Why The Liberal Party Women Wore Red
On Monday, Parliament House was a sea of red.
Federal MP Ann Sudmalis, who made scathing accusations of bullying within the NSW Liberal Party on Monday night, wore a red jacket.
So too did Julia Banks, who recently announced she would not be recontesting her seat, citing bullying.
And so did Minister for Women Kelly O'Dwyer, South Australian MP Nicolle Flint, and over in the Senate, Queensland's Amanda Stoker.
It appears to be a show of solidarity among the Liberal party women over repeated claims of bullying. And it might have begun with Julie Bishop.
If you recall, Bishop addressed media following the tumultuous leadership spill in a pair of bright red shoes, a stark contrast to the sea of grey around her.
Red is the colour of International Women's Day, and it would appear that Bishop was well aware of the intention, sharing a tweet that claimed her shoes "said it all ... let's call a red shoe say to support gender equality."
The next day, she brought out the red shoe emoji, and it meant: don't mess with Julie Bishop.
And it's not the only time the red shoe emoji has made an appearance. A leaked WhatsApp group of as many as 20 Liberal women -- reported by The Australian -- revealed a conversation about how to support women within the party, and whether these accusations of bullying should be made publicly or privately.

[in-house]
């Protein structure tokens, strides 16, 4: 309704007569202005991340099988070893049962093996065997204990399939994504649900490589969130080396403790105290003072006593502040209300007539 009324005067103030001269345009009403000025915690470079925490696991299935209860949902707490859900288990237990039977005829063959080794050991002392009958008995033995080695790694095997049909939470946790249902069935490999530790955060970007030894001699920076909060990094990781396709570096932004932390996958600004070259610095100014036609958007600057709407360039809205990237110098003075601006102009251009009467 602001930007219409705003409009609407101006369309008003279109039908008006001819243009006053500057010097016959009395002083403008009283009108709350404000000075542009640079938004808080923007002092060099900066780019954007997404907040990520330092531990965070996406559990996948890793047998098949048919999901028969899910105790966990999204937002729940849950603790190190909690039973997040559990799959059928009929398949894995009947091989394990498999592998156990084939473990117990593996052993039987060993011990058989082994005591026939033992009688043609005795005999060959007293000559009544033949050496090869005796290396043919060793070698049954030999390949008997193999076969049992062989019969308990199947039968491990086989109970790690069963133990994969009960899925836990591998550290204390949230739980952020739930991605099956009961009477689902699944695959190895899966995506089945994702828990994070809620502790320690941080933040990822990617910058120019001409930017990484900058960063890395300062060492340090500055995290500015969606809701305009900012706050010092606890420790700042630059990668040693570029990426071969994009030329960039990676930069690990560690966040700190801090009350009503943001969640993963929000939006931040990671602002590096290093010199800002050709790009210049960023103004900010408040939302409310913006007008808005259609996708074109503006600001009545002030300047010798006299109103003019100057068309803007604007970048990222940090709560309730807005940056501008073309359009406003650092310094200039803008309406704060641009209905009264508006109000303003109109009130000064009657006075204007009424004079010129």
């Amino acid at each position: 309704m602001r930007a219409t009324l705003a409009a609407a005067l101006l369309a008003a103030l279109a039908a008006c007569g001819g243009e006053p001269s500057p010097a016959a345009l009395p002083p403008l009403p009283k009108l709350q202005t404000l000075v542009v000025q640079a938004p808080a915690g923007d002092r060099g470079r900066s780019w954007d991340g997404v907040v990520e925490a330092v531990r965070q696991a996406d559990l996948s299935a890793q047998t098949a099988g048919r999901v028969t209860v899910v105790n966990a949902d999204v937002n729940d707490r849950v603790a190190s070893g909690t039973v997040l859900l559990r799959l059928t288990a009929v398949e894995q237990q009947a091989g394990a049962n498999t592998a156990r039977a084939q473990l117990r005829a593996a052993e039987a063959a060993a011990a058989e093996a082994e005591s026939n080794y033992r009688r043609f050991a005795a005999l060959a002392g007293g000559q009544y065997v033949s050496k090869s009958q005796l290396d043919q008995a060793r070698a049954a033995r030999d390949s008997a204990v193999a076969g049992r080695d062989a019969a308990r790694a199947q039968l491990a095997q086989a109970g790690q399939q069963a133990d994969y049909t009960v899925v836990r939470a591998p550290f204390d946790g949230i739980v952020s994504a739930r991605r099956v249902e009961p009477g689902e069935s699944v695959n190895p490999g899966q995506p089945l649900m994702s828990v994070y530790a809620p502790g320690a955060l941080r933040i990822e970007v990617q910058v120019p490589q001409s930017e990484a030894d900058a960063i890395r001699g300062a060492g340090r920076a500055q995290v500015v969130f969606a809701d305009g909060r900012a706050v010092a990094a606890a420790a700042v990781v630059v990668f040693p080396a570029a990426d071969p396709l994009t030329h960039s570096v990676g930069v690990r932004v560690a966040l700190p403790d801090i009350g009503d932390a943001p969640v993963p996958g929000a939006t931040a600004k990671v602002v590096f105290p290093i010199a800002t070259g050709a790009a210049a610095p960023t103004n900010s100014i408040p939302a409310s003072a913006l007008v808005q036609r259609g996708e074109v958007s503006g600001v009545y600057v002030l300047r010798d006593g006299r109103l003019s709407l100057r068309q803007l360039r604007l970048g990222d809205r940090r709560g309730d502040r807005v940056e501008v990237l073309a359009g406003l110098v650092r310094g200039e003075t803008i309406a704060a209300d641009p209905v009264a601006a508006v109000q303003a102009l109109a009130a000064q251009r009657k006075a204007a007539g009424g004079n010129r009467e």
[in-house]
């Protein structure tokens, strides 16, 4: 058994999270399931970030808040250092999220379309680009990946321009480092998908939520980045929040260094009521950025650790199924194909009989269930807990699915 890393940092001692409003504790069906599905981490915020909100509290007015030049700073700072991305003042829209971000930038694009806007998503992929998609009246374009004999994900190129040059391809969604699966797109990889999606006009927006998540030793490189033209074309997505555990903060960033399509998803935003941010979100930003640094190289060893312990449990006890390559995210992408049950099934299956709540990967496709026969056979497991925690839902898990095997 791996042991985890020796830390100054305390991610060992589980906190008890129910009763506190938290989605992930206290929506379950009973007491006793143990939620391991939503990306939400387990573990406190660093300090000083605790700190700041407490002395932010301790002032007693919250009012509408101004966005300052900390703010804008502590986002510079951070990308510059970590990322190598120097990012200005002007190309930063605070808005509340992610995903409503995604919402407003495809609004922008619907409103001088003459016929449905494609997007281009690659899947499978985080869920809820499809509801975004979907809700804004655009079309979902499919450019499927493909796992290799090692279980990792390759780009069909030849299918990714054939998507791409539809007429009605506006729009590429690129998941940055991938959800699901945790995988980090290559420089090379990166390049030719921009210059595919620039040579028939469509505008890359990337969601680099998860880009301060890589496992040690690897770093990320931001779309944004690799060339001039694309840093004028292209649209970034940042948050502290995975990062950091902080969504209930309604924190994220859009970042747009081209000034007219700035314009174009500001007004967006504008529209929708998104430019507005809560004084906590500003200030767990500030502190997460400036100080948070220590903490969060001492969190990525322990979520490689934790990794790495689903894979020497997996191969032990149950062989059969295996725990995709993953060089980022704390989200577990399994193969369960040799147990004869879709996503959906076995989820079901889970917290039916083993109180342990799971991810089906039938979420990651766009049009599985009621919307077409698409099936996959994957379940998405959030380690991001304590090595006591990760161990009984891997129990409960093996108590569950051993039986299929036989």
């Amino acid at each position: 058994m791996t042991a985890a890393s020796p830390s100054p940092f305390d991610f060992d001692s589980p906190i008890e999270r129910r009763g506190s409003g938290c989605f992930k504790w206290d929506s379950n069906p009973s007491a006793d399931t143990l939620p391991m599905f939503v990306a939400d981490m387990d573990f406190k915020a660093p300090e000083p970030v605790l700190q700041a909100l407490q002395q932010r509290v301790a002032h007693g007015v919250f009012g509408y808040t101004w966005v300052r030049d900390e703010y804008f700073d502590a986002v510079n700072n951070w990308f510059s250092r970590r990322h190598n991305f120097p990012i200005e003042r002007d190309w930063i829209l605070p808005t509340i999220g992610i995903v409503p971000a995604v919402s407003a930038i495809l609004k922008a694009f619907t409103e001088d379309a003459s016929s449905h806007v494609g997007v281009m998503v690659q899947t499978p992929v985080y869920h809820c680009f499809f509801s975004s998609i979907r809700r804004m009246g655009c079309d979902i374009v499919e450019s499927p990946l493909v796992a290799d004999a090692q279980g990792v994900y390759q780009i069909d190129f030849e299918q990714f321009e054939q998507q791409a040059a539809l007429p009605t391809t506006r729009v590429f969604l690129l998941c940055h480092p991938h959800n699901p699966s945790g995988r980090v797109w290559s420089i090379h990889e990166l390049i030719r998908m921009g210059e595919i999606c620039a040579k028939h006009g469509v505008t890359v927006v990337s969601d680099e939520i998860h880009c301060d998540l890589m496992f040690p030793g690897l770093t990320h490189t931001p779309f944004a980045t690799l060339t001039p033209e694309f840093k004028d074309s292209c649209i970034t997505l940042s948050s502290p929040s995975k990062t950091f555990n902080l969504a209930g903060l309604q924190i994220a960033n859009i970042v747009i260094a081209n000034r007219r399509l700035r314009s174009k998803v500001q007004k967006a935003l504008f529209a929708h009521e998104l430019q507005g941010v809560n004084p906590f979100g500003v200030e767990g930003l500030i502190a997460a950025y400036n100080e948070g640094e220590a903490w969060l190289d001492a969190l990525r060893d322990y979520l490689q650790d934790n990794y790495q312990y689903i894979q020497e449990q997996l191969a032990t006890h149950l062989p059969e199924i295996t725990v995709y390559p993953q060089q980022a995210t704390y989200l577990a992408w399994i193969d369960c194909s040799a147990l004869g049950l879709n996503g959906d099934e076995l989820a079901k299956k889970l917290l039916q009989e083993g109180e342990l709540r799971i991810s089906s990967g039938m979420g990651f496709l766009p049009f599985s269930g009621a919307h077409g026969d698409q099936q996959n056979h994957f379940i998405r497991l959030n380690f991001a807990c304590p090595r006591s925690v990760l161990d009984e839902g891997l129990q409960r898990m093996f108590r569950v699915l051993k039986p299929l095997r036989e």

Bishop told the group that she'd been asked to speak at a women's forum the following day -- in fact, it was the Women's Weekly awards, where she spoke of the "appalling behaviour" she'd experienced and witnessed in political life.
"Perhaps I'll have some insights," she told the WhatsApp group, signing off with an emoji of a red shoe.
It comes amid ongoing conversations about quotas and bullying, as the Liberal party faces ongoing questions about its 'woman problem'.
Scott Morrison said he was confident that the bullying issue was confined to state party politics, not federal, but has requested that the federal executive of the Liberal party consider how they will take steps to ensure "rigorous and confidential receipt of complaints in dealing with those within the organisation."
He's rejected the idea of quotas.
Meanwhile, the women are wearing red.
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